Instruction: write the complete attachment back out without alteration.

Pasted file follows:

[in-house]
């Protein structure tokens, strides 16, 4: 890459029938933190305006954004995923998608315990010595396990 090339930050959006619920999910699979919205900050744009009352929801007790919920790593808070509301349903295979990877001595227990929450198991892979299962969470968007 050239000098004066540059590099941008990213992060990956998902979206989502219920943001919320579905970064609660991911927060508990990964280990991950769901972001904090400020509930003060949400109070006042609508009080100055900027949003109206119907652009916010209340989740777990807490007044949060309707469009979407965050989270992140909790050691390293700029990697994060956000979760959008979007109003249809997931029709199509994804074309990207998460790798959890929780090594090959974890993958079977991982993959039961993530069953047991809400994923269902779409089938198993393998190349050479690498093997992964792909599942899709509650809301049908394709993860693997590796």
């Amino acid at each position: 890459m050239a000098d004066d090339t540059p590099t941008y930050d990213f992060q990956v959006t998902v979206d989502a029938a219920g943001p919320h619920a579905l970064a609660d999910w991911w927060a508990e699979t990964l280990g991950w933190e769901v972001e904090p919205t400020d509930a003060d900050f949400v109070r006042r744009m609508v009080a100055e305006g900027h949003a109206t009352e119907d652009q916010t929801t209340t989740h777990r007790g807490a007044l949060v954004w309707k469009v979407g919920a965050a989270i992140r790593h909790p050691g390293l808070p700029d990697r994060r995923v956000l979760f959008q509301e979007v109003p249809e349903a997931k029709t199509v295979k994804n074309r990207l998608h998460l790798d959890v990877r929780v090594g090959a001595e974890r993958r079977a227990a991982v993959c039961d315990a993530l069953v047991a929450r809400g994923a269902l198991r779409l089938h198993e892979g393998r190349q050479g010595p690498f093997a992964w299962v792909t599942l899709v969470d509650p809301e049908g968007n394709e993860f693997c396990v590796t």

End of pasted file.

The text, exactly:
[in-house]
């Protein structure tokens, strides 16, 4: 890459029938933190305006954004995923998608315990010595396990 090339930050959006619920999910699979919205900050744009009352929801007790919920790593808070509301349903295979990877001595227990929450198991892979299962969470968007 050239000098004066540059590099941008990213992060990956998902979206989502219920943001919320579905970064609660991911927060508990990964280990991950769901972001904090400020509930003060949400109070006042609508009080100055900027949003109206119907652009916010209340989740777990807490007044949060309707469009979407965050989270992140909790050691390293700029990697994060956000979760959008979007109003249809997931029709199509994804074309990207998460790798959890929780090594090959974890993958079977991982993959039961993530069953047991809400994923269902779409089938198993393998190349050479690498093997992964792909599942899709509650809301049908394709993860693997590796």
């Amino acid at each position: 890459m050239a000098d004066d090339t540059p590099t941008y930050d990213f992060q990956v959006t998902v979206d989502a029938a219920g943001p919320h619920a579905l970064a609660d999910w991911w927060a508990e699979t990964l280990g991950w933190e769901v972001e904090p919205t400020d509930a003060d900050f949400v109070r006042r744009m609508v009080a100055e305006g900027h949003a109206t009352e119907d652009q916010t929801t209340t989740h777990r007790g807490a007044l949060v954004w309707k469009v979407g919920a965050a989270i992140r790593h909790p050691g390293l808070p700029d990697r994060r995923v956000l979760f959008q509301e979007v109003p249809e349903a997931k029709t199509v295979k994804n074309r990207l998608h998460l790798d959890v990877r929780v090594g090959a001595e974890r993958r079977a227990a991982v993959c039961d315990a993530l069953v047991a929450r809400g994923a269902l198991r779409l089938h198993e892979g393998r190349q050479g010595p690498f093997a992964w299962v792909t599942l899709v969470d509650p809301e049908g968007n394709e993860f693997c396990v590796t």